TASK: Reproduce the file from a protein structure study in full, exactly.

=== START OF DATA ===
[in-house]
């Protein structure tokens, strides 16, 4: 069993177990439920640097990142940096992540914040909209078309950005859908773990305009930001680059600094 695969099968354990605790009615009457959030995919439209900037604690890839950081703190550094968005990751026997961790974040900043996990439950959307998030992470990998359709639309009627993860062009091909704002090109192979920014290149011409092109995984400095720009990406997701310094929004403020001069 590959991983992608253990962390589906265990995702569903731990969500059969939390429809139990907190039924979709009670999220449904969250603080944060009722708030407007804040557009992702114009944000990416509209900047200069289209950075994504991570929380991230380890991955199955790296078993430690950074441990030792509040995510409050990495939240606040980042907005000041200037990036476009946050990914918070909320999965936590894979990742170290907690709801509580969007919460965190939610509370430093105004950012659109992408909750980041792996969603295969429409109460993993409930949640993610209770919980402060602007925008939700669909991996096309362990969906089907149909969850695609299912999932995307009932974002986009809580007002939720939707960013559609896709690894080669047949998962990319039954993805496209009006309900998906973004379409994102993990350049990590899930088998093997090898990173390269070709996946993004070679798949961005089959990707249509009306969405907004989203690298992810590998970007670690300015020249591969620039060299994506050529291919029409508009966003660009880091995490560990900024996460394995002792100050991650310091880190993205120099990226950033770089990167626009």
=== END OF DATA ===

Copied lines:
[in-house]
């Protein structure tokens, strides 16, 4: 069993177990439920640097990142940096992540914040909209078309950005859908773990305009930001680059600094 695969099968354990605790009615009457959030995919439209900037604690890839950081703190550094968005990751026997961790974040900043996990439950959307998030992470990998359709639309009627993860062009091909704002090109192979920014290149011409092109995984400095720009990406997701310094929004403020001069 590959991983992608253990962390589906265990995702569903731990969500059969939390429809139990907190039924979709009670999220449904969250603080944060009722708030407007804040557009992702114009944000990416509209900047200069289209950075994504991570929380991230380890991955199955790296078993430690950074441990030792509040995510409050990495939240606040980042907005000041200037990036476009946050990914918070909320999965936590894979990742170290907690709801509580969007919460965190939610509370430093105004950012659109992408909750980041792996969603295969429409109460993993409930949640993610209770919980402060602007925008939700669909991996096309362990969906089907149909969850695609299912999932995307009932974002986009809580007002939720939707960013559609896709690894080669047949998962990319039954993805496209009006309900998906973004379409994102993990350049990590899930088998093997090898990173390269070709996946993004070679798949961005089959990707249509009306969405907004989203690298992810590998970007670690300015020249591969620039060299994506050529291919029409508009966003660009880091995490560990900024996460394995002792100050991650310091880190993205120099990226950033770089990167626009």